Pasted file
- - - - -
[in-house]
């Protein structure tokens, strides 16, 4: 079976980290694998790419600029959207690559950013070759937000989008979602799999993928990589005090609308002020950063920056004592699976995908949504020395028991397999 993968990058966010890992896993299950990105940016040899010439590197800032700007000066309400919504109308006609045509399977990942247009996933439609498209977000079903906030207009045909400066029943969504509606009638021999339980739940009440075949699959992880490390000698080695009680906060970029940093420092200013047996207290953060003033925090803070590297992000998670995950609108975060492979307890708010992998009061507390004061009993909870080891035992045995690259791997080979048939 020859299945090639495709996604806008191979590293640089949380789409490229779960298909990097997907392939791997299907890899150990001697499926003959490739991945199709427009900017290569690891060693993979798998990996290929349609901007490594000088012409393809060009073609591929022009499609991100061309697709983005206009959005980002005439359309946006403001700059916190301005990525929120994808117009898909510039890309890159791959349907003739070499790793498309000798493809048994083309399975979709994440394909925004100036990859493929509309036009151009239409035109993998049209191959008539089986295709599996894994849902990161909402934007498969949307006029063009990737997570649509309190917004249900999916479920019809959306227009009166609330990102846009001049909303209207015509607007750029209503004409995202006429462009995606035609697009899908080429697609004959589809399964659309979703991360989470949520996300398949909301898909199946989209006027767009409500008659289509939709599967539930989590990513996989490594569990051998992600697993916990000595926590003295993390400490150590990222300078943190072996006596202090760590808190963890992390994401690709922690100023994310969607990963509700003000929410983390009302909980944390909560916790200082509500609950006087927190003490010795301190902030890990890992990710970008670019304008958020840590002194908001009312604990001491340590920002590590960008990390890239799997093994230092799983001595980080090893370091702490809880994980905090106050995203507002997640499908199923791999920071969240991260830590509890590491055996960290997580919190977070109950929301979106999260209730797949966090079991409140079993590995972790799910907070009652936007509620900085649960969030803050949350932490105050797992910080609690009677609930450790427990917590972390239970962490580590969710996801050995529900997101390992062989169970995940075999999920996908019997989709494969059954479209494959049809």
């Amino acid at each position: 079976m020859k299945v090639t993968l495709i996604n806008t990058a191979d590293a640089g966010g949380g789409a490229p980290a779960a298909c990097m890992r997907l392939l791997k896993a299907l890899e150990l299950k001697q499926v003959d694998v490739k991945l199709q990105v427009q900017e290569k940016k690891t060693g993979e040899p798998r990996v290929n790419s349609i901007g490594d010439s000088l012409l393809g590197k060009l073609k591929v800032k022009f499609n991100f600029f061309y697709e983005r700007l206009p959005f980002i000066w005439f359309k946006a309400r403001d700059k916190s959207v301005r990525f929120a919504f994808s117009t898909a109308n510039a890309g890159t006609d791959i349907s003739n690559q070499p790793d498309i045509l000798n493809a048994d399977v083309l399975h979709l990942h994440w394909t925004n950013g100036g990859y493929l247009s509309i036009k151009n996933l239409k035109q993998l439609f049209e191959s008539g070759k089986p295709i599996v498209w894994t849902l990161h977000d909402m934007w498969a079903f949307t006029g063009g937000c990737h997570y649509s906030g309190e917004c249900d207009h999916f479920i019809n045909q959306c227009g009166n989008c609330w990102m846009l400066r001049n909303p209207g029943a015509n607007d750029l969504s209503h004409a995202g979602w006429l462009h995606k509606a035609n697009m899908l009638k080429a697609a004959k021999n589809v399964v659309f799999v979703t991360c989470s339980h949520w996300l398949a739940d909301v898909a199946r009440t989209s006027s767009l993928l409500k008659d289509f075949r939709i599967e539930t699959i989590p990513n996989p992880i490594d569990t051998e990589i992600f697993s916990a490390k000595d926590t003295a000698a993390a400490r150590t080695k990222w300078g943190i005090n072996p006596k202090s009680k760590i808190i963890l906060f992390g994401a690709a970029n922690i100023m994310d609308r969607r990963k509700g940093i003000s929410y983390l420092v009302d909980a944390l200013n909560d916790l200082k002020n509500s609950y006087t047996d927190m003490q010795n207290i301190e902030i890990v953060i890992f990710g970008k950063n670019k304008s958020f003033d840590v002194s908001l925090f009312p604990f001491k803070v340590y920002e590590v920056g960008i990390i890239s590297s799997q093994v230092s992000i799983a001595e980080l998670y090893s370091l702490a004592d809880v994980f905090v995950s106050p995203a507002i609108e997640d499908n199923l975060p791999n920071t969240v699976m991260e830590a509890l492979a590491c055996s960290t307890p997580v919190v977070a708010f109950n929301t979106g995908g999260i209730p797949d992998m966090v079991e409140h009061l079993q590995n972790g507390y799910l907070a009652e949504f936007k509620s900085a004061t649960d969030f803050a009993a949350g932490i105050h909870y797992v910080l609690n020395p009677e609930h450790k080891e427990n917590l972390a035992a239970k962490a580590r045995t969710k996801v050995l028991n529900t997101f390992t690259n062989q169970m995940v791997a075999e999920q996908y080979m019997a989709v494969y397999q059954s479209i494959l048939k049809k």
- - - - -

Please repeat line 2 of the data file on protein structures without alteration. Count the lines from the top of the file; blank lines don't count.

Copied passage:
């Protein structure tokens, strides 16, 4: 079976980290694998790419600029959207690559950013070759937000989008979602799999993928990589005090609308002020950063920056004592699976995908949504020395028991397999 993968990058966010890992896993299950990105940016040899010439590197800032700007000066309400919504109308006609045509399977990942247009996933439609498209977000079903906030207009045909400066029943969504509606009638021999339980739940009440075949699959992880490390000698080695009680906060970029940093420092200013047996207290953060003033925090803070590297992000998670995950609108975060492979307890708010992998009061507390004061009993909870080891035992045995690259791997080979048939 020859299945090639495709996604806008191979590293640089949380789409490229779960298909990097997907392939791997299907890899150990001697499926003959490739991945199709427009900017290569690891060693993979798998990996290929349609901007490594000088012409393809060009073609591929022009499609991100061309697709983005206009959005980002005439359309946006403001700059916190301005990525929120994808117009898909510039890309890159791959349907003739070499790793498309000798493809048994083309399975979709994440394909925004100036990859493929509309036009151009239409035109993998049209191959008539089986295709599996894994849902990161909402934007498969949307006029063009990737997570649509309190917004249900999916479920019809959306227009009166609330990102846009001049909303209207015509607007750029209503004409995202006429462009995606035609697009899908080429697609004959589809399964659309979703991360989470949520996300398949909301898909199946989209006027767009409500008659289509939709599967539930989590990513996989490594569990051998992600697993916990000595926590003295993390400490150590990222300078943190072996006596202090760590808190963890992390994401690709922690100023994310969607990963509700003000929410983390009302909980944390909560916790200082509500609950006087927190003490010795301190902030890990890992990710970008670019304008958020840590002194908001009312604990001491340590920002590590960008990390890239799997093994230092799983001595980080090893370091702490809880994980905090106050995203507002997640499908199923791999920071969240991260830590509890590491055996960290997580919190977070109950929301979106999260209730797949966090079991409140079993590995972790799910907070009652936007509620900085649960969030803050949350932490105050797992910080609690009677609930450790427990917590972390239970962490580590969710996801050995529900997101390992062989169970995940075999999920996908019997989709494969059954479209494959049809």